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CRIME

Cashing in: Why Germany is an ‘El Dorado’ for bank machine raiders

Some 369 bank machines or ATMs were destroyed by explosions in Germany last year, a 38-percent increase compared with 2017 and 10 times more than a decade ago, according to data from the Federal Criminal Police Office (BKA).

Cashing in: Why Germany is an 'El Dorado' for bank machine raiders
An exploded ATM in Neukirchen-Vluyn in North Rhine-Westphalia in 2017. Photo: DPA

“Search for black Audi after attempt to blow up a cash machine”, “Neighbours hear loud bang, perpetrators flee in Audi”, “Car chase through three federal states”: headlines like these have become commonplace around Germany as raids on cash machines have increased in number.

Carried out late at night, perpetrators often plan the attacks “months in advance”, according to Europol.

The crimes can be risky, with one man killed in October 2018 while attempting a similar attack on a ticket machine at a local train station in Halle, southwest of Berlin.

But successful attacks on ATMs are highly lucrative.

In May, raiders who blasted open a Commerzbank cash machine in Eschborn, near Frankfurt, made off with €190,000.

The police managed to grab one suspect who returned to the scene of the
crime in the small hours, but his accomplices and the cash have disappeared without trace, Frankfurt prosecutor Christian Hartwig said.

Many cash machine crackers come “from the Netherlands and central Europe” to Germany simply because of its favourable geography, he added.

An exploded ATM at U-Bahn Mierendorffplatz in Berlin. Photo: DPA

'Audi gang'

Germany's geographical position at the centre of Europe and its dense web of motorways, much of which is not covered by a speed limit, means that criminals can more easily shake off police than elsewhere — driving German-made sports cars, naturally.

One particularly notorious group has plagued the state of North Rhine-Westphalia, which shares a border with the Netherlands and where the largest number of bank raids are carried out.

The press dubbed the group the “Audi gang” because their getaway car of choice tended to be rented or stolen vehicles of that particular high-end brand.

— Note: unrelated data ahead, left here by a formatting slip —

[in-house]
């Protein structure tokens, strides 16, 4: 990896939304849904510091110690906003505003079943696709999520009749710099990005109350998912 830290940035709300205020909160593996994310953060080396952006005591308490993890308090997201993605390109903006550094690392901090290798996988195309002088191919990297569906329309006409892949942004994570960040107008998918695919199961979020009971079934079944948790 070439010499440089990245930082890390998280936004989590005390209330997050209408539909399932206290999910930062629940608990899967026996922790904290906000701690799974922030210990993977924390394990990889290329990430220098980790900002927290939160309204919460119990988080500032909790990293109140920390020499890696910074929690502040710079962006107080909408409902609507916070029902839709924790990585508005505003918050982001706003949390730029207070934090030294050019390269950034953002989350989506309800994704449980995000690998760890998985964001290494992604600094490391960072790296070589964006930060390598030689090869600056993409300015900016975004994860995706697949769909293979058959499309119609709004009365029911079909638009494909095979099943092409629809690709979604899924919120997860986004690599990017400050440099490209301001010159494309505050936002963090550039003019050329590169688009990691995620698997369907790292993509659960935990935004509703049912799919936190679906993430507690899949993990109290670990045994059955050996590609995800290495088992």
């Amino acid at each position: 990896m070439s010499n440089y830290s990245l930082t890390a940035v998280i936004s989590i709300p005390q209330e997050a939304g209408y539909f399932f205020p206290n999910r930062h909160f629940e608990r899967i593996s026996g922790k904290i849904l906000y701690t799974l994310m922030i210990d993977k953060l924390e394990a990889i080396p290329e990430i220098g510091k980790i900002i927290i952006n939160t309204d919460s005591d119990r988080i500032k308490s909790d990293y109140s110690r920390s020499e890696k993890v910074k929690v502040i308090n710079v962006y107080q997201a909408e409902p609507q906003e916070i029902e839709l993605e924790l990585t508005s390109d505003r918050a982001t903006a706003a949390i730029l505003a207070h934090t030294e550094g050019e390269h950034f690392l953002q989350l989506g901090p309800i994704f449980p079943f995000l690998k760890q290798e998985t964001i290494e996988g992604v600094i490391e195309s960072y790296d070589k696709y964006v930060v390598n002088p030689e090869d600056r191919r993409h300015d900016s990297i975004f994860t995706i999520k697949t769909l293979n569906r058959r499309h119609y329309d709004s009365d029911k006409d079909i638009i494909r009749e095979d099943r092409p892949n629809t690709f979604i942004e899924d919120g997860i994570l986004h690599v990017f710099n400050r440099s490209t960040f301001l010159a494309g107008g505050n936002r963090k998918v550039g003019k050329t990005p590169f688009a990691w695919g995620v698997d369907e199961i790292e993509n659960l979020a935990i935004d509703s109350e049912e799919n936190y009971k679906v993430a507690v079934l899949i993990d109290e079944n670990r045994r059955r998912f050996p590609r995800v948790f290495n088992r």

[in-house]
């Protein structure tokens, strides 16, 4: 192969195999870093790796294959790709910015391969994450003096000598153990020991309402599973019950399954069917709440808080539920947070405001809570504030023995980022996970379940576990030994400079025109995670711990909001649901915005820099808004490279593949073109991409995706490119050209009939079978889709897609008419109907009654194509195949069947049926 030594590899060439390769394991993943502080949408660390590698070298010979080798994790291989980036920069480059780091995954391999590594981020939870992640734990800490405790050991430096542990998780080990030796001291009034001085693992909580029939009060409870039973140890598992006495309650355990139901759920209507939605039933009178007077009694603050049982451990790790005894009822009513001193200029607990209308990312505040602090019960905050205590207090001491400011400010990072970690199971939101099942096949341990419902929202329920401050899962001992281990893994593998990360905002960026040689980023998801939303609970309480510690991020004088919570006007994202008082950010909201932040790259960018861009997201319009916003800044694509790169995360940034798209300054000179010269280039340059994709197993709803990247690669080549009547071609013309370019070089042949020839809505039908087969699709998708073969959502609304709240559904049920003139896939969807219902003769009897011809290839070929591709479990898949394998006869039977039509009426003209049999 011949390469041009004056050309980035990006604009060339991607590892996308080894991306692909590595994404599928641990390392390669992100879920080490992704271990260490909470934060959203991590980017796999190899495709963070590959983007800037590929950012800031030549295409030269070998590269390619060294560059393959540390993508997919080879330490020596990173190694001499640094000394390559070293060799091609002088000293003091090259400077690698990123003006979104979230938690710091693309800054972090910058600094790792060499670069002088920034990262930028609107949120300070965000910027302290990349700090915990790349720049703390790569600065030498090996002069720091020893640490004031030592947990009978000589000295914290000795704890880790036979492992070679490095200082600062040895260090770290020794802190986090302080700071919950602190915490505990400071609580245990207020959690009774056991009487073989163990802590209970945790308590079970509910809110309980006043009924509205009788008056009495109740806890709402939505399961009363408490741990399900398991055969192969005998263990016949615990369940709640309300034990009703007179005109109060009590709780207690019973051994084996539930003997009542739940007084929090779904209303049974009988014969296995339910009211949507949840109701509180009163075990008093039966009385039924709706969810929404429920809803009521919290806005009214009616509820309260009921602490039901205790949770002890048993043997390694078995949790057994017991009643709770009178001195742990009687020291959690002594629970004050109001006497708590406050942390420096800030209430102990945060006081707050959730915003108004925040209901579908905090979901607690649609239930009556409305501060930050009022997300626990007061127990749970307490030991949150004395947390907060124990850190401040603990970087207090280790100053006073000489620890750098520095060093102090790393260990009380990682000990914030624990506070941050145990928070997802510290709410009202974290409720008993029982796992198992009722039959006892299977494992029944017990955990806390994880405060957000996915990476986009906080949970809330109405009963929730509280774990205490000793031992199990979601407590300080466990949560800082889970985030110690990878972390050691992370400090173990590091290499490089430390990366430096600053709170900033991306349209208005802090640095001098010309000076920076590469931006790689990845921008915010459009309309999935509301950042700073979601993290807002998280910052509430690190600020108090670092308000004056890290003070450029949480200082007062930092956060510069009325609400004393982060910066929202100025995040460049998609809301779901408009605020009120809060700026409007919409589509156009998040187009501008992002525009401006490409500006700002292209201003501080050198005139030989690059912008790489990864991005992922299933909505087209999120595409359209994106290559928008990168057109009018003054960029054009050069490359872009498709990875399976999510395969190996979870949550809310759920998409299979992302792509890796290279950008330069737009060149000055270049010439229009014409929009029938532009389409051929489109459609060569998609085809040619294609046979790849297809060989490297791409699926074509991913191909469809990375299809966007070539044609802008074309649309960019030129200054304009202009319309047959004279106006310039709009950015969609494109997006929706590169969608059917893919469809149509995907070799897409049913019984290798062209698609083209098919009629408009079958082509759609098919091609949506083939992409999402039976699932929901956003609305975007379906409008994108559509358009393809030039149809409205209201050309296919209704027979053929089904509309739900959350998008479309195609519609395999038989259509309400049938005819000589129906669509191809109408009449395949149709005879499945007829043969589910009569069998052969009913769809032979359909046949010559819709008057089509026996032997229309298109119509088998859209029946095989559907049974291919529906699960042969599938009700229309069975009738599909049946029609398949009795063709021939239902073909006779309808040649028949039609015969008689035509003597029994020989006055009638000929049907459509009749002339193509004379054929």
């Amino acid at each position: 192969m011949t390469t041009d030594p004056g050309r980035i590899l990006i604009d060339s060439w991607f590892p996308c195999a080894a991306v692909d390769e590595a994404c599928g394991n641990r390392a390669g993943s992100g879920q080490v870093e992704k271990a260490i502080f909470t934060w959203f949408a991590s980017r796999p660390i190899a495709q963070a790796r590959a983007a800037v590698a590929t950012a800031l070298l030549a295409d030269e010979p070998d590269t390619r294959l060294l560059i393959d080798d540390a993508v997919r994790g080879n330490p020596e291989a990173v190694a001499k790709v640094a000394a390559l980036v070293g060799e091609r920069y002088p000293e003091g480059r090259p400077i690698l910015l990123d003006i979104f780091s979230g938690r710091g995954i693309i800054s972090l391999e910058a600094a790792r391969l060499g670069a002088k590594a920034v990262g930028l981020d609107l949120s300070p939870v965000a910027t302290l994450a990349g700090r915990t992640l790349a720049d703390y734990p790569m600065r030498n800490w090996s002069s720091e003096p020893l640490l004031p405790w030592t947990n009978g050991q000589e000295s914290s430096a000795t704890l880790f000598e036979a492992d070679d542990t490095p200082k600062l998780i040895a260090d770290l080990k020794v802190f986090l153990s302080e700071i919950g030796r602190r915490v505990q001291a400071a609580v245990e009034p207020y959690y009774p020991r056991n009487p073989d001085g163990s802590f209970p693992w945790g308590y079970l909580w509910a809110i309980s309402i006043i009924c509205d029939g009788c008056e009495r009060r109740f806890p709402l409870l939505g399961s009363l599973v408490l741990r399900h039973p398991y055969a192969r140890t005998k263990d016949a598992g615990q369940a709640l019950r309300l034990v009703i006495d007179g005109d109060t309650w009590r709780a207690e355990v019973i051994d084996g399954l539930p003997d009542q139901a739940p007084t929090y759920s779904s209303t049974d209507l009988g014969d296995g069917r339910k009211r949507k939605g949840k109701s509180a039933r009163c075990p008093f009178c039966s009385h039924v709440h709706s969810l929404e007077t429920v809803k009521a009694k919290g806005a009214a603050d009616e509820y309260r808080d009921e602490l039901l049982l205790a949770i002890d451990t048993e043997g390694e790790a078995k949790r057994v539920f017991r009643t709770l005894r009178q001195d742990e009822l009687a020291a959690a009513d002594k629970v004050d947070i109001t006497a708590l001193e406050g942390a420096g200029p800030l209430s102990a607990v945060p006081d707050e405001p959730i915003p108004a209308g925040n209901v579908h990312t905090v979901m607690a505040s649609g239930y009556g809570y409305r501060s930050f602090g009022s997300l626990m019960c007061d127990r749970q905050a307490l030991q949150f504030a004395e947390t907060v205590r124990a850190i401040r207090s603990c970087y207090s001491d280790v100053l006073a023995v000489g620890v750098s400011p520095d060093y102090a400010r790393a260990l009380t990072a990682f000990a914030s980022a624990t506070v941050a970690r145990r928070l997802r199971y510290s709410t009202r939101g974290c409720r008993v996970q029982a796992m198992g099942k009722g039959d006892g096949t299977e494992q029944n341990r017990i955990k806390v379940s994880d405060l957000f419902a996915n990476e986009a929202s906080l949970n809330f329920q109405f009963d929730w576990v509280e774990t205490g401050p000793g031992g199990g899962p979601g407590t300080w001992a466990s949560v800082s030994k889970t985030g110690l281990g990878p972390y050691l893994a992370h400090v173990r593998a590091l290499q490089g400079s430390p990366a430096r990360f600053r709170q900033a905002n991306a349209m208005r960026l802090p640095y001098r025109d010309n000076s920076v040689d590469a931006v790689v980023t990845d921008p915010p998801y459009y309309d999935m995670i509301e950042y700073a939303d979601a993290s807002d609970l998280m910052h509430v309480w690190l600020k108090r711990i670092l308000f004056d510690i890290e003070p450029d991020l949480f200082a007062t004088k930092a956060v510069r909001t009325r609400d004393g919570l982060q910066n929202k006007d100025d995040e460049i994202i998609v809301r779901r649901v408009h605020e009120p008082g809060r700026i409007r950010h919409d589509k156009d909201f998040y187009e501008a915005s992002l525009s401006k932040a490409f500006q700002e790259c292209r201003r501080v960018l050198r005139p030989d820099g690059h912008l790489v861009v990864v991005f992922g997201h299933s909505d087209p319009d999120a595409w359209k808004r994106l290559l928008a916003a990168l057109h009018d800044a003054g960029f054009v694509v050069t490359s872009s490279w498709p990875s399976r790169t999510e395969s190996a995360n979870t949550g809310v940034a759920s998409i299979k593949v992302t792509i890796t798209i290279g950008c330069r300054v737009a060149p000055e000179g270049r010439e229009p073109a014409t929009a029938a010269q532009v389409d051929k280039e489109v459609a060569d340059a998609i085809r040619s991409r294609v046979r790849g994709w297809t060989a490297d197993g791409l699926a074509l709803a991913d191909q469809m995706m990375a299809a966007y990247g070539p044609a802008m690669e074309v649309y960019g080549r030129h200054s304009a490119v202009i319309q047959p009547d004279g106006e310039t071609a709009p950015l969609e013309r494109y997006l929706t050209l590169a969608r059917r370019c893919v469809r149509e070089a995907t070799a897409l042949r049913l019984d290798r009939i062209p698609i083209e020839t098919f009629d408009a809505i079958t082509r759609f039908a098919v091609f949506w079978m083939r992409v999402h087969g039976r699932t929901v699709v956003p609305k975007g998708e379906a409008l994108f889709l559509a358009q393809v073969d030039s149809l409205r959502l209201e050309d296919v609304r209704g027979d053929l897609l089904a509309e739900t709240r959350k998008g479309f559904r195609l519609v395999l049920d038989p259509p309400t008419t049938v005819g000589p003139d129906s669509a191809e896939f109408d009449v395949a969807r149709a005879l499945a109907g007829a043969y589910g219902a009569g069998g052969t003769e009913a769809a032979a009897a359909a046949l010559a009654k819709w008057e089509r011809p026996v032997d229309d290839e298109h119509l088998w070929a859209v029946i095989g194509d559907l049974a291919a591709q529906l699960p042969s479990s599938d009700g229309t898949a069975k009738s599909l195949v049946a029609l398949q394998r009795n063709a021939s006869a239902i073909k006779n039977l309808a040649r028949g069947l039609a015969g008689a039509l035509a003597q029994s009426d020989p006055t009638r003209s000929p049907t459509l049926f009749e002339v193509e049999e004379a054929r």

Three members of the gang were hauled before a court in state capital Düsseldorf in June, accused of stealing more than €600,000 and causing €100,000 of damage in 2017-18.

Last year, a total of 128 suspects were arrested over cash machine robberies, most of them from the Netherlands, the BKA said.

Even so, Germany accounts for more than one-third of the attacks recorded across 11 large European countries surveyed by the European Association for Secure Transactions (EAST).

The nation's 58,000 machines make up just 16 percent of the installed base across all the countries in the study.

A blown up 'Geldautomat', or cash machine, in Berlin's Kreuzberg in May. Photo: DPA

Fighting back

While cash machine attacks have mounted in Germany, the number reported in the other 10 nations studied by EAST, including France and Britain, fell 15 percent to just under 700 altogether.

Such data highlight how banks can work together with government support to reduce the incentives to blast open ATMs.

In the Netherlands, lenders created the “Geldmaat” network, agreeing to hold less cash in each machine but refill them more regularly in order to reduce the potential payoff for any one raid.

France ordered banks in 2015 to fit ATMs with systems that stain banknotes if they are forcibly removed.

Europol credits the move with sharply reducing the number of attacks in France, which fell from 304 in 2013 to just 58 in 2018, according to National Gendarmerie figures.

Even in Germany, criminals fail to secure any banknotes in 60 percent of cases thanks to well-protected machines, the BKA said.

But successful attacks can be highly lucrative.

On average, €130,000 are stolen in each German crime, compared with just €17,100 euros across the 11 countries surveyed by EAST.

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CRIME

German woman ‘killed lookalike to fake her own death’

A German-Iraqi woman murdered a lookalike she found on social media to fake her own death, police have said as new details emerge of the bizarre case that first came to light last year.

German woman 'killed lookalike to fake her own death'

The body of a 23-year-old woman was found in a car in August at the Bavarian town of Ingolstadt with multiple stab wounds.

Police initially said they believed the victim owned the car, but the next day identified her as someone else who looked “remarkably similar”.

The 23-year-old German-Iraqi and a 23-year-old Kosovan man were arrested on suspicion of manslaughter.

However, police are now working on the theory the pair murdered the victim after tracking her down online because she looked similar to the German-Iraqi.

“Investigators now believe the female suspect wanted to go into hiding and fake her death due to family problems,” they said in a statement Monday.

She had contacted several women who looked like her via social media and attempted to lure them into meeting her by making “false promises”, the police said.

She contacted the victim in early August and arranged to meet her on August 16.

The German-Iraqi woman and the Kosovan man travelled to the victim’s home in Heilbronn, near Stuttgart, to pick her up.

On the way back to Ingolstadt, they allegedly lured her out of the vehicle in a wooded area and killed her, inflicting “a large number” of knife wounds.

The suspects then continued on to Ingolstadt, where the body was found lying in the car in the evening.

According to the daily Süddeustche Zeitung, the German-Iraqi was a beautician who entrapped the victim via Instagram by offering her cosmetics.

Both women had “long brown hair, a dark complexion and a heavily made-up face”, the newspaper said.

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